is constructed by combining the share of hybrid vehicle registrations, per capita membership in the

Sierra Club, an environmental organisation, and per capita contributions to Green Party election funds

in the zip code, all measured prior to 2010. The Green index is then standardised to have mean 0

and standard deviation 1. Using either Price or ln(sales) as the dependent variable, the researchers

obtain the following results.

Jan 2009 - Mar 2010 Apr 2010 - Jul 2010

Price

(1)

ln(sales)

(2)

Price

(3)

ln(sales)

(4)

Price

(5)

ln(sales)

(6)

BP 0.003(0.002)

-0.004

(0.007)

-0.043

(0.002)

-0.036

(0.009)

-0.041

(0.002)

-0.033

(0.009)

Green Index 0.006(0.001)

-0.002

(0.002)

BP× Green Index -0.006(0.002)

0.013

(0.008)

Notes: All regressions also contain a constant. Robust standard errors are

in parentheses. The regressions have 5,686 observations

(a) Define the treatment, the outcome, and the counterfactuals implicit in the regression in column

(3)? What do the researchers use as the control group in this regression?

[3.34 marks]

(b) Why do the researchers run the regressions in columns (1) and (2) for the period before the oil

spill? What do you conclude from this exercise?

[6 marks]

(c) What is the average effect of the oil spill on BP prices in column (3)? Discuss whether this is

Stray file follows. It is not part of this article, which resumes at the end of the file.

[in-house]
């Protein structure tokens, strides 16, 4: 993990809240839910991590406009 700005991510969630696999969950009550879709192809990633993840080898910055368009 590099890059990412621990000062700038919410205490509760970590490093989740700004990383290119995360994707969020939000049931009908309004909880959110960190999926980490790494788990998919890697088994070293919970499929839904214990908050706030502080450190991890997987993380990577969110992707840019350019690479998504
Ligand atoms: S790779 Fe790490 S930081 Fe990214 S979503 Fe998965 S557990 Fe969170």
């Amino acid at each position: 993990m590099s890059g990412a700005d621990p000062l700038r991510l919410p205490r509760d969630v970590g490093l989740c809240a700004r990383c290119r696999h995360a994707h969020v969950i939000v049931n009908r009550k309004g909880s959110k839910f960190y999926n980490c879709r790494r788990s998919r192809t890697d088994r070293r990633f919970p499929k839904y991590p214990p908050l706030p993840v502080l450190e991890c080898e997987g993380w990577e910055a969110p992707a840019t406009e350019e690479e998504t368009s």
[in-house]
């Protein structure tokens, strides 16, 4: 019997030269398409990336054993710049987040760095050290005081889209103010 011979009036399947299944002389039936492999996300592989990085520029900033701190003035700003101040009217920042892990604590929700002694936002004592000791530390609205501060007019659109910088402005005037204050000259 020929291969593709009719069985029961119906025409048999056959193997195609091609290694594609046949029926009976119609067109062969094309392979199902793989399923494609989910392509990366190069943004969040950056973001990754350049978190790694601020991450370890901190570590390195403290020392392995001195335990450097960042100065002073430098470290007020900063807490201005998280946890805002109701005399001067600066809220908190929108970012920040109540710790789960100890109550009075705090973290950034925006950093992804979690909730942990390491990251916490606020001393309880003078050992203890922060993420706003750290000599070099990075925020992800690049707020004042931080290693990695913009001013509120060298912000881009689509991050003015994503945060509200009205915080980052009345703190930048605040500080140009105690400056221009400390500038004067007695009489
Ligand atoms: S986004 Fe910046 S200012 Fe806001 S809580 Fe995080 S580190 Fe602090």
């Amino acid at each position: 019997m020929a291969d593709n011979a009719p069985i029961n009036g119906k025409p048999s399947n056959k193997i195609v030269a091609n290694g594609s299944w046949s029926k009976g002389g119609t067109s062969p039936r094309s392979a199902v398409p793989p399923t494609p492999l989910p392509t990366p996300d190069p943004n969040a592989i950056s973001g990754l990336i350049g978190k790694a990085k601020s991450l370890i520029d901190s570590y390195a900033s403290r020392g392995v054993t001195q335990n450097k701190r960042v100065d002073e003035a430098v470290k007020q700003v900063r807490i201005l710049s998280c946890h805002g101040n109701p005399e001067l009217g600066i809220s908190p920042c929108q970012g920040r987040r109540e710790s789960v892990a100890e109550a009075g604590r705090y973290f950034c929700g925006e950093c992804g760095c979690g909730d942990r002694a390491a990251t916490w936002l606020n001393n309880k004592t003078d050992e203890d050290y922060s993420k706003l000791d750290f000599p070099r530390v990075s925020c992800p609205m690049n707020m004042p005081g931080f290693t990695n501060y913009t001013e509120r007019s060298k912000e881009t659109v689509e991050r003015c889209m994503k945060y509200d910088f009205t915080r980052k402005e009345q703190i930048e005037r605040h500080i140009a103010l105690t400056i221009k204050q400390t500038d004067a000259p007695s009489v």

likely a causal effect.

[6 marks]

© LSE ST 2021/EC220 Page 2 of 7

(d) The researchers also have a variable available which measures the advertising expenditures by

BP in a particular zip code fromApril to July 2010. Would this variable be useful for the analysis?

Explain either how it could be used productively or why you think it is not useful.

[4 marks]

(e) What is the interpretation of the coefficient on the interaction term BP x Green Index in Column

(5)? How much lower is the BP price at a station in a zip code which is 2 standard deviations

above the mean in the Green Index compared to a similarly green control counties? Carefully

explain your answer.

[6 marks]

(f) The average BP price during the sample period (2009-2010) is US$2.70. Use the estimates in

columns (3) and (4) to construct a price elasticity for BP-branded petrol. Is this a demand or

supply elasticity or neither? Carefully explain your answer.

[8 marks]

© LSE ST 2021/EC220 Page 3 of 7

Section B

(Answer all questions.)

Question 2

[22.33 marks]

Consider the bivariate regression model without intercept

yi = βxi + ui,

for i = 1, . . . , n. We impose the following assumptions.

SLR.1 The population model is y = βx+ u.

SLR.2We have a random sample of size n, {(yi, xi) : i = 1, . . . , n}, following the population model

in SLR.1.

SLR.3 The sample outcomes on {xi : i = 1, . . . , n} are not all the same value.

SLR.4 The error term u satisfies E(u|x) = 0 for any value of x.

(a) Let βˆ be the OLS estimator for the regression from y on x (without intercept). Show that βˆ is a

consistent estimator for β under SLR.1-4.

[3 marks]

(b) In addition to SLR.1-4, suppose we know that

V ar(u|x) = σ2x2.

Derive the (conditional) variance V ar(βˆ|X), whereX = (x1, . . . , xn).

[4 marks]

(c) Find an estimator for V ar(βˆ|X) derived in (b), and explain how to compute the 95% confidence